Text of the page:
A Reflection on this Historic Moment

A Reflection on this Historic Moment

“All the possibilities of your human destiny are asleep in your soul. You are here to realize and honor these possibilities.”  — John O’Donohue

The other morning, I picked up a copy of my local newspaper and simply stopped and stared at the front page. Right there staring back at me were the pictures of multiple women running for president. The cover story was about how each of them is pursuing the highest office in their own way. But before I could even read the article, I had to pause and take in the historic nature of their photos.

As I stood there at my kitchen counter, I thought back to myself as a young girl. What would it have been like for me to see that photo back then? What must it be like for young girls to see that now? I also thought about my mother and all the women who blazed the trail that has allowed so many women to be taken seriously today. We owe them our gratitude.

Over the last few days, I’ve also been thinking about what it must be like for any young boy or girl or LGBTQ or person of color today to look at the field of candidates and see someone who looks like them? It’s really quite remarkable. We have the most diverse field of candidates ever (with Sen. Cory Booker being the latest to announce his run) and I, for one, think that is very exciting and promising.

These candidates are not only embracing the path to the presidency in their own way, but they are also entering the race with different backgrounds than what we have seen before. Most are married, but a few are not. Some have children, but not all. A few are divorced.

Just a few days ago, I watched the film “The Basis of Sex,” which tells the story of the relationship between Ruth Bader Ginsburg and her husband, Marty, and highlights the case they took on that changed the law regarding gender discrimination. They had one fascinating partnership.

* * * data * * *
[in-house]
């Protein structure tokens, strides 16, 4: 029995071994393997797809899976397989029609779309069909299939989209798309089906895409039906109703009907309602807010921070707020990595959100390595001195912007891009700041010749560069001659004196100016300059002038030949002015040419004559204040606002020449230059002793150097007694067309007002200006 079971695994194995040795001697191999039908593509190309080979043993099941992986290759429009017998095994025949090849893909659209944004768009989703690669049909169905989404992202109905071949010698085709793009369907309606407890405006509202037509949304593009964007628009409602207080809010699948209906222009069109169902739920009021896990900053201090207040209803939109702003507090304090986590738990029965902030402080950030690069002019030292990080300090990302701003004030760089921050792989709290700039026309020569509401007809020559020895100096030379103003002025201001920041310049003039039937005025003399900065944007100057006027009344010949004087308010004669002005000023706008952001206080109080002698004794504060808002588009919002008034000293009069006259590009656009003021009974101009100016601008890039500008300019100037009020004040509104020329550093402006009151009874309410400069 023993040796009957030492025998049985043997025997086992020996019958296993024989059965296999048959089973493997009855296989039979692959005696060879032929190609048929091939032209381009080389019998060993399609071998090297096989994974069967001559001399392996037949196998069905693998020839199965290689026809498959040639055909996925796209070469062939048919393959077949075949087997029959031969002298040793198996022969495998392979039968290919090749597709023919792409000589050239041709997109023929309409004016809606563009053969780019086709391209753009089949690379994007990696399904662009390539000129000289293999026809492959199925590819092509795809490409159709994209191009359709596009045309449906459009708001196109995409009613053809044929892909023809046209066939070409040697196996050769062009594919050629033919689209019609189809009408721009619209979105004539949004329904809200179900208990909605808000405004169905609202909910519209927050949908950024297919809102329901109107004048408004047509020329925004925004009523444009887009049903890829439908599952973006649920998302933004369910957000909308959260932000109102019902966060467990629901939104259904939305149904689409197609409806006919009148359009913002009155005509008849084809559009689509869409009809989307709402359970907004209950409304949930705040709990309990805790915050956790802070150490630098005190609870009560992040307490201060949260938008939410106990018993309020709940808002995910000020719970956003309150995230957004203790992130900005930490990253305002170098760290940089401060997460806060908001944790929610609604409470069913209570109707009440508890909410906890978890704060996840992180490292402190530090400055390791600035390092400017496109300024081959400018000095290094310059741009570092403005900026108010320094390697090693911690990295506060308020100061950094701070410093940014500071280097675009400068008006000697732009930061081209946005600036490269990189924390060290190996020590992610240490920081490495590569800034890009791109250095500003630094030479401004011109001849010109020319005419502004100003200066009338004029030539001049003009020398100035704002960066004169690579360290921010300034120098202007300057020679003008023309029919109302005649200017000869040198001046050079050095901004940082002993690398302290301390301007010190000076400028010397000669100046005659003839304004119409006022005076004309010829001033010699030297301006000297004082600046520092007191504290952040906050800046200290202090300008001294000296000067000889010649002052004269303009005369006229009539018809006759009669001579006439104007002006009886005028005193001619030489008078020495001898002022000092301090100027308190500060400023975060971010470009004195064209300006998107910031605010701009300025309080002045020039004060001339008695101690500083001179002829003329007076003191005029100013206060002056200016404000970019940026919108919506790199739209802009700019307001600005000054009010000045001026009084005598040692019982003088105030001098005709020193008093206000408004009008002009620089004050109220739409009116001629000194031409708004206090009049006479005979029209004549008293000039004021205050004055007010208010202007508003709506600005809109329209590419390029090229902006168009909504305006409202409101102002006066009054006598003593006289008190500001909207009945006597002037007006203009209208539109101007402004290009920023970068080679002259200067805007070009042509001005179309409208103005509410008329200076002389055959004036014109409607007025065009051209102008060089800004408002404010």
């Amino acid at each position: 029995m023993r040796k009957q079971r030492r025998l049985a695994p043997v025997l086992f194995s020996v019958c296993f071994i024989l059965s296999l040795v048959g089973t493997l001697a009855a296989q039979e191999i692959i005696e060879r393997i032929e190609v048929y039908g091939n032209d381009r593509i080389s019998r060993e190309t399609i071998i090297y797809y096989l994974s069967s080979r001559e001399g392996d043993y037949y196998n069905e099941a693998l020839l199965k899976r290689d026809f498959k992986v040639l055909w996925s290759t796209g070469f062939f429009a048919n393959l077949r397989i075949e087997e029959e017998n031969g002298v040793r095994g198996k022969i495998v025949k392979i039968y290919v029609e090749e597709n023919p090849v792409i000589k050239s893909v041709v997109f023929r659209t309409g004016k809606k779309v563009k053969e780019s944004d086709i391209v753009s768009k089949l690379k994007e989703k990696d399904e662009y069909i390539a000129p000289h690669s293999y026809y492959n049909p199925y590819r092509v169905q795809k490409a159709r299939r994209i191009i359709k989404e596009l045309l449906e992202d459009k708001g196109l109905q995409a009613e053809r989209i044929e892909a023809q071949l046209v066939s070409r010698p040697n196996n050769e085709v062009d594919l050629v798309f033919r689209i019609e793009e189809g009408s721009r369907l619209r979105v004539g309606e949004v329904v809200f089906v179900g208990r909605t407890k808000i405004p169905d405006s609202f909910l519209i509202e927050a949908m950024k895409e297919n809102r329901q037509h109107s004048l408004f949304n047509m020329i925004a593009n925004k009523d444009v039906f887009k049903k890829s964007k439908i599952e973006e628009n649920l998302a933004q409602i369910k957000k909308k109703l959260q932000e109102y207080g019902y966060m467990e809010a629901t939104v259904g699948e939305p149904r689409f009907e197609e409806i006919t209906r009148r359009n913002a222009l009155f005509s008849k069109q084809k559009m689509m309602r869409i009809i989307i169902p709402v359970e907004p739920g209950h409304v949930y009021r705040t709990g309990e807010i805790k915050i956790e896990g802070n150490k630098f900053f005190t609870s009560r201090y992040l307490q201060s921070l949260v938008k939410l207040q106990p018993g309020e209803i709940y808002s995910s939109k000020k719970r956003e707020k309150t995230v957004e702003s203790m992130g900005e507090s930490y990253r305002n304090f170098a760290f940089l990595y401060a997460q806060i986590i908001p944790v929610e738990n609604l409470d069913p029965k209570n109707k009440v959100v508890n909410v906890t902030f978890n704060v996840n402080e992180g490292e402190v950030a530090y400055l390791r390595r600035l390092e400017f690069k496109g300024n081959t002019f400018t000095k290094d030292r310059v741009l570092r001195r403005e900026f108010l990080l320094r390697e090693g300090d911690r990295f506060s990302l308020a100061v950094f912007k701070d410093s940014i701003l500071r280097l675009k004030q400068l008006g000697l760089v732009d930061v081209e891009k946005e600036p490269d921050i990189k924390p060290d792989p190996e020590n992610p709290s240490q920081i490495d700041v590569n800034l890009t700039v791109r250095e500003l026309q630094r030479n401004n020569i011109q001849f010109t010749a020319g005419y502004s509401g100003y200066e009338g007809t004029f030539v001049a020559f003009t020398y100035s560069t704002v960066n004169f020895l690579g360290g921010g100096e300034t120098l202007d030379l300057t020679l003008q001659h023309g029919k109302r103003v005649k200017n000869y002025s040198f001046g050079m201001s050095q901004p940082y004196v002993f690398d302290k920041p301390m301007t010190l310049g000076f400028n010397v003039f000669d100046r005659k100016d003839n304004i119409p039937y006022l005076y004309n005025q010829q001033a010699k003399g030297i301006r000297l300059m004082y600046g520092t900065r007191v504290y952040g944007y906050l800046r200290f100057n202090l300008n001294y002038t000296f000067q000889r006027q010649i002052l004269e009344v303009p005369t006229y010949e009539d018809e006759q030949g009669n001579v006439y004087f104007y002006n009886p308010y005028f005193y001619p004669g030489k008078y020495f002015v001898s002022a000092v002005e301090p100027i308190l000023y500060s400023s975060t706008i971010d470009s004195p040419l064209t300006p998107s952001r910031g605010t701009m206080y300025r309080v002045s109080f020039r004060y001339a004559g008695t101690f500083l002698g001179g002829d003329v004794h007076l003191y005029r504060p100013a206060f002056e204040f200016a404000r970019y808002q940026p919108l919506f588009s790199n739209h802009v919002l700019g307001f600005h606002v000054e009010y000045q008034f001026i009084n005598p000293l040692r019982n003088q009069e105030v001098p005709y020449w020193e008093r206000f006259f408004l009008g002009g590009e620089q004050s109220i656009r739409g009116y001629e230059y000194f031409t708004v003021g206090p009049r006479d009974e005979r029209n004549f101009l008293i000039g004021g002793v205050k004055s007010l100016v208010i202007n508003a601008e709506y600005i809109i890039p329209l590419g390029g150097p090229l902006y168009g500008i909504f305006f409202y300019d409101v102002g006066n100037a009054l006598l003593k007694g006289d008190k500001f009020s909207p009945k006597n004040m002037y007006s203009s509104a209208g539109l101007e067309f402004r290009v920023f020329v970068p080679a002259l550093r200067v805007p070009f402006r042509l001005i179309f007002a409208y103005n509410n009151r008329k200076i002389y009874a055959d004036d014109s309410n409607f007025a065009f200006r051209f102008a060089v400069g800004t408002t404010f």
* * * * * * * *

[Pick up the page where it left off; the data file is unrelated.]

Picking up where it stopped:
Marty was a superstar in his field, but he was also a man who took extraordinary pride in his wife’s intelligence and drive. Not only was he not intimidated, but he pushed Ruth to realize her dreams and he stood proudly by her side when she ascended to our Supreme Court. His story reminded me of that of my own father, who achieved many great things during his time but also never stopped marveling at my mother’s power, drive, fierceness and tenacity. He also never stopped helping her change the world.

As I stood there the other morning, still looking at the photos of the women running for president, I also started to think about the gender stereotypes that exist. What does a candidate need from their partner? Do they need one at all? What does a woman running for president need from her family and from her partnerships and is it more complicated than what a man might need? I think the answer to that last question is “yes” in many ways. We have certain expectations for the role of wife and First Lady, but we don’t have clear expectations yet for what a First Man or Partner might mean.

The good news is that, just as there have been many strong women who have stood by their husbands’ sides, there are also many men like Marty Ginsburg and Sargent Shriver out there — men who have built partnerships grounded in mutual respect, mutual intelligence, mutual fire and mutual drive. I hope the men standing next to our future female leaders can support them in the ways they need. I also hope that we as a society can allow them to step into the role of First Man or First Partner and define how it works for them.

And, if our future president is gay or single, may we support their significant other as well, or simply let them stand strong on their own.

Overall, I am really hopeful that we as a culture and society can stop pigeon-holing politicians and their partners into preordained roles. I’m hopeful that we can see the women, gays and people of color who are running for office today as leaders who are capable of moving our country forward and representing us all, not simply as candidates who are chasing the votes of others like them.

I also hope that we can recognize their partners (or lack thereof) as individuals who are strong enough to stand by their sides and support them as they step into the arena.

Love,

Dear God, please keep me open to the possibilities that the future might hold. At times, things may feel uncertain or unknown, but help me remember that sometimes it is the discomfort in life that brings upon change. Amen.

Maria Shriver
contributor
Maria Shriver is the mother of four, a Peabody and Emmy-winning journalist and producer, a six-time New York Times best-selling author, and an NBC News Special Anchor reporting on the shifting roles, emerging power and evolving needs of women in modern life. She creates socially conscious television, books, films and digital media with the purpose of informing, inspiring and igniting hearts and minds in a discussion that produce positive impact in the world.
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